When engineers worth together with one another, GraphQL will actually be the language that they communicate in, along with the technology. API contracts are schema-first and are derived directly from the products they support, and both sides can work and meet in the middle.

And above all, the schema becomes the unifying layer for all engineers. Our GraphQL gateway can and should be something that all engineers have a say in, and the tooling and workflows will reflect that.

Pulling It All Together

Despite our best judgement in building our first iteration of GraphQL, despite wonderful decisions that have fulfilled the requirements of the problem for many years, despite features that have really supported the growth of our GraphQL schema, none of them really addressed the core evolution of our team; it isn’t the graph that’s evolving, it was the team that is evolving. The people involved grew their understanding of the technology to see how it could better serve our needs, and ultimately, that has resulted in us making a different choice from that of our predecessors.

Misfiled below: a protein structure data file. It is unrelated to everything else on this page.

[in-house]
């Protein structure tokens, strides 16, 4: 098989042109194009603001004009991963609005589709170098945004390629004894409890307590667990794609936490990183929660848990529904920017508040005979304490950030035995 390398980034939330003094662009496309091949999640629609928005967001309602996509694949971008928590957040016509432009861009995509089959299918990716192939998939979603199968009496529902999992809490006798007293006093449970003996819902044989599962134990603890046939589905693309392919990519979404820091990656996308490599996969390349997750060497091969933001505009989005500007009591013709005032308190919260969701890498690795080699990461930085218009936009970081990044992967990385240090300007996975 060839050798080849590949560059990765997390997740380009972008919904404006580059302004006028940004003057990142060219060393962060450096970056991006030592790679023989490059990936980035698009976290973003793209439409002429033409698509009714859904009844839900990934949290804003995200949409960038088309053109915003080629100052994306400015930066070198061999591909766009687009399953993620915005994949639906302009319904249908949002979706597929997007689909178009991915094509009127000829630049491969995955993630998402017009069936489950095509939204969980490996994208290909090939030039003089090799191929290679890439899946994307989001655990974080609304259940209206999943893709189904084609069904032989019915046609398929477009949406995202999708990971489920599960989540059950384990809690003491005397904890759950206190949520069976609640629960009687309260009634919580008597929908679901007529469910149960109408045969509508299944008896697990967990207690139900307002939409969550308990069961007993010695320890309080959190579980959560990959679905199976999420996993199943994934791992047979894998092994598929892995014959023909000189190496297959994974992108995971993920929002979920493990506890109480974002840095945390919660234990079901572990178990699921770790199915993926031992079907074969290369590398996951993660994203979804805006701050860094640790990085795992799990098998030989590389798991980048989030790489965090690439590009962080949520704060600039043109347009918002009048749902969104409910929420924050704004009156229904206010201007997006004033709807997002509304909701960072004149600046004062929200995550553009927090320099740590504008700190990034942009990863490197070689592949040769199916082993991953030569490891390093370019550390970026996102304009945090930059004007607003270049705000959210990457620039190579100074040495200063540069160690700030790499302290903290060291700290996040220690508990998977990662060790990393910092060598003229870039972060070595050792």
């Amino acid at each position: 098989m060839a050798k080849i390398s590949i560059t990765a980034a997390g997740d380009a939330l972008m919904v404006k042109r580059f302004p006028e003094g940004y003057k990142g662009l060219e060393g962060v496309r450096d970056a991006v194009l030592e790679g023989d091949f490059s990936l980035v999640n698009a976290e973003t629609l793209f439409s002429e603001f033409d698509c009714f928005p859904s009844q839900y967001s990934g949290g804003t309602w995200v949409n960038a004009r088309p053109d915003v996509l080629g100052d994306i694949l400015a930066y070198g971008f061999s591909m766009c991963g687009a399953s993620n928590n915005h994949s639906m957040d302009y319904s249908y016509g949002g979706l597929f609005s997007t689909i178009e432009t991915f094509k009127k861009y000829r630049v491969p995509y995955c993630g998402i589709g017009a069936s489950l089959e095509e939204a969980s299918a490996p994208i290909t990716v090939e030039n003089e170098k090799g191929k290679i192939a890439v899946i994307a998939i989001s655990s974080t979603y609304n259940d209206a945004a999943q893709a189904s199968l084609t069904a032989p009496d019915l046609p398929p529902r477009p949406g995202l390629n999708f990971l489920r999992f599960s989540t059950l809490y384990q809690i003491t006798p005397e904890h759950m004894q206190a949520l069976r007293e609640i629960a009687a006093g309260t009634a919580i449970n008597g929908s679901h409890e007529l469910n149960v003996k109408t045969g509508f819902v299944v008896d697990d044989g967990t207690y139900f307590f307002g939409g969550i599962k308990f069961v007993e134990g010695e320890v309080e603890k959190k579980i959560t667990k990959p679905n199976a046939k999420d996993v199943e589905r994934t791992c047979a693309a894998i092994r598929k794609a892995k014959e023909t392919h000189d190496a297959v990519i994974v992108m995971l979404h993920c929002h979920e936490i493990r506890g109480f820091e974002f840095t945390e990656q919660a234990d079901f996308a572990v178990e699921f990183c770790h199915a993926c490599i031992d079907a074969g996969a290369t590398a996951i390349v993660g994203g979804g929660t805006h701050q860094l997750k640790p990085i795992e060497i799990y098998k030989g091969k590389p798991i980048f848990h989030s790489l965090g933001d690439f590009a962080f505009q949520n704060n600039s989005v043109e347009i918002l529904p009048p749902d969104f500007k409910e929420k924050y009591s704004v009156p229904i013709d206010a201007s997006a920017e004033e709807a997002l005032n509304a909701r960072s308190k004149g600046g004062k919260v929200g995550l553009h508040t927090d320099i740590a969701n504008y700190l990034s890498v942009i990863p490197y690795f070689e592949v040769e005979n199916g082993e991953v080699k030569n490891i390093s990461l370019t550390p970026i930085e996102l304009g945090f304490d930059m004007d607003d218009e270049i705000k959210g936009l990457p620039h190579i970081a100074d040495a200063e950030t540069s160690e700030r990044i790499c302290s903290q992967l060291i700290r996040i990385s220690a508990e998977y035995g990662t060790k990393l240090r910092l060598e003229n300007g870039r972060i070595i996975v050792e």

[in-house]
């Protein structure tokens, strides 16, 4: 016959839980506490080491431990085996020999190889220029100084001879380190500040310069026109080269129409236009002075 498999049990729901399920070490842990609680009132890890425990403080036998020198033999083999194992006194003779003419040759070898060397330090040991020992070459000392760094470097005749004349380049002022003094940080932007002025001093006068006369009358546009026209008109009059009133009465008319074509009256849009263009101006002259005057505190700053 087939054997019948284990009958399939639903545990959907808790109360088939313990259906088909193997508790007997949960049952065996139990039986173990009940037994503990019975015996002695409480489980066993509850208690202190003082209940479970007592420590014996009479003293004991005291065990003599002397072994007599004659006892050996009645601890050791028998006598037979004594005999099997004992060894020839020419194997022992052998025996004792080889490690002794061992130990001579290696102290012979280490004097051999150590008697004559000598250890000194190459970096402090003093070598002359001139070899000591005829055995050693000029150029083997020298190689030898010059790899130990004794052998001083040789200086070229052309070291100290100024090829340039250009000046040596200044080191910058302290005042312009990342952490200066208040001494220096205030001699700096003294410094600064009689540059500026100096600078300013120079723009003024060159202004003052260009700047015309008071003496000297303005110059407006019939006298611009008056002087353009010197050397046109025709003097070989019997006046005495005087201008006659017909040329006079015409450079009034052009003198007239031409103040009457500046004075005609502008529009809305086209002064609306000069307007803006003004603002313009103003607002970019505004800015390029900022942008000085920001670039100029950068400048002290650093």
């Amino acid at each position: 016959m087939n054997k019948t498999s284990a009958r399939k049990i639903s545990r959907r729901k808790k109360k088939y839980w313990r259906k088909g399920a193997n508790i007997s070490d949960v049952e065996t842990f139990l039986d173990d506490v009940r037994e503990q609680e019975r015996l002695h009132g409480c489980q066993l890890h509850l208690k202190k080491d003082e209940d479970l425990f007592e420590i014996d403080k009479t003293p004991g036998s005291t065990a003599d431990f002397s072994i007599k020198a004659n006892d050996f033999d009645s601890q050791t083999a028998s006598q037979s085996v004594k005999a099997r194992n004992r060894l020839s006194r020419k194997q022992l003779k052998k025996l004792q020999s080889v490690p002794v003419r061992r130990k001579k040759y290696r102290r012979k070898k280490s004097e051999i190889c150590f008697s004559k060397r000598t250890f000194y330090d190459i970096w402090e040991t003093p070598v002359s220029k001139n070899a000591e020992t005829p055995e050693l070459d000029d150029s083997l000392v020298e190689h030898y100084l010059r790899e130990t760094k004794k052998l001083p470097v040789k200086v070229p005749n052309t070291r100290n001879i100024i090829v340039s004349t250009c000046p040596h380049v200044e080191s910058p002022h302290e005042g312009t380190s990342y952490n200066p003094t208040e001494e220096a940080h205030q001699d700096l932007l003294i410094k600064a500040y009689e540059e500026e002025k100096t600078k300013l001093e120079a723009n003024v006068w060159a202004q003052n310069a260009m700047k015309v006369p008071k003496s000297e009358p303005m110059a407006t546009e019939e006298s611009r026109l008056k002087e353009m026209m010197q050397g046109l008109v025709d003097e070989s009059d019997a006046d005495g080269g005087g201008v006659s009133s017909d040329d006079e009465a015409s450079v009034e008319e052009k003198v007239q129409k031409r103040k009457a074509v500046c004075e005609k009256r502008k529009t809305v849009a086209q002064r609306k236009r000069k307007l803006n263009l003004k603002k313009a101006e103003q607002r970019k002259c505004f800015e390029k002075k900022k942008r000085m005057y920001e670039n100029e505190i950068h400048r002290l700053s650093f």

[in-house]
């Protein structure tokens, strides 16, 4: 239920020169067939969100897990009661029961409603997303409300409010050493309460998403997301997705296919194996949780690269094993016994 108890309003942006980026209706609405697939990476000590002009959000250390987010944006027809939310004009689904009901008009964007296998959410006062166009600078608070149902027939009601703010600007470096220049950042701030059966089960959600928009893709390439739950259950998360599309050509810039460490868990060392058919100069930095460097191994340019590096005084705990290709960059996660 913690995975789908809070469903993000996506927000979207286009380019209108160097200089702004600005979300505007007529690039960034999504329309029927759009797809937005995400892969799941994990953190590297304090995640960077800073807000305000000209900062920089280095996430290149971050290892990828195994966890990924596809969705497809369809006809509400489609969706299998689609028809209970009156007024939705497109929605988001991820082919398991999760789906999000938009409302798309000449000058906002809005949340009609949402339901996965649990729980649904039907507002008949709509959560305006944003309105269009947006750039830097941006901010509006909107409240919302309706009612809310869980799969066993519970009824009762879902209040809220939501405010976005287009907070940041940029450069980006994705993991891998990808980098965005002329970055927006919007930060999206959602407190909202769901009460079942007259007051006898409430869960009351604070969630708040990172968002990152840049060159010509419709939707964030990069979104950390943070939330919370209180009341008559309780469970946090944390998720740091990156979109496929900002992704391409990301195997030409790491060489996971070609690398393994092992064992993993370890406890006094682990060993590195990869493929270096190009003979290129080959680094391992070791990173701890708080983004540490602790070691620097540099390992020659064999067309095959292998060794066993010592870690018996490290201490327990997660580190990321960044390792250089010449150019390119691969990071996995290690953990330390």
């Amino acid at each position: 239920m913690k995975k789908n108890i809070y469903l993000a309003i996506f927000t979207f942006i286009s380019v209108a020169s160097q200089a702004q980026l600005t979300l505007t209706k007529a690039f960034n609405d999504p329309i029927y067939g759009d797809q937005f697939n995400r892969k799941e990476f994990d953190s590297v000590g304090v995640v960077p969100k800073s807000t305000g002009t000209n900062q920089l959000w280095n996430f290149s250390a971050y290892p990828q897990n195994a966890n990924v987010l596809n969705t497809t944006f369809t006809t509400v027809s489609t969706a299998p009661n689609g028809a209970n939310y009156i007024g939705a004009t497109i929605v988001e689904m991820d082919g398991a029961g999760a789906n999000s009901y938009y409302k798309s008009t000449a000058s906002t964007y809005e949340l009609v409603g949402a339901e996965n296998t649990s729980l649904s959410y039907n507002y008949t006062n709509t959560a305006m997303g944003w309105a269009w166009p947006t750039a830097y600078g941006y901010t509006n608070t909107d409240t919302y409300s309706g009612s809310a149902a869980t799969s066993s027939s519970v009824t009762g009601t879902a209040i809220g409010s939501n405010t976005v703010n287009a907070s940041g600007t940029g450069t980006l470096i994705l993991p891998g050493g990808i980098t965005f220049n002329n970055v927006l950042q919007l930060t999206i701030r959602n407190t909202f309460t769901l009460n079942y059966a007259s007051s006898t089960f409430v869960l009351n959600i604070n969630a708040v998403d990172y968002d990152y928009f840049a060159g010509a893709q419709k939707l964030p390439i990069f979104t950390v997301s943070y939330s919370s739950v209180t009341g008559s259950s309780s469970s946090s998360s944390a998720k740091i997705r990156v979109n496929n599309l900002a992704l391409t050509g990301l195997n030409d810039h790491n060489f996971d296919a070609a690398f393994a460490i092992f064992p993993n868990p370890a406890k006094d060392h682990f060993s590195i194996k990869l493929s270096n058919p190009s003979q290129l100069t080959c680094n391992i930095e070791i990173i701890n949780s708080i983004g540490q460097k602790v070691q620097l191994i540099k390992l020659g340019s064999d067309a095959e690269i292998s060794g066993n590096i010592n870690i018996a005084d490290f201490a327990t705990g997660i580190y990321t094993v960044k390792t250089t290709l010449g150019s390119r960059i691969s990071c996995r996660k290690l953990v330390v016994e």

Thank you to Gago Frigerio for editing this talk, Brennan Saeta and Bryan Kane for being the driving force behind GraphQL at Coursera, and the Developer Experience team for helping to drive the future of GraphQL at Coursera. If the work above sounds really awesome and you want to work with some state-of-the-art GraphQL to help advance the future of education, come work with us!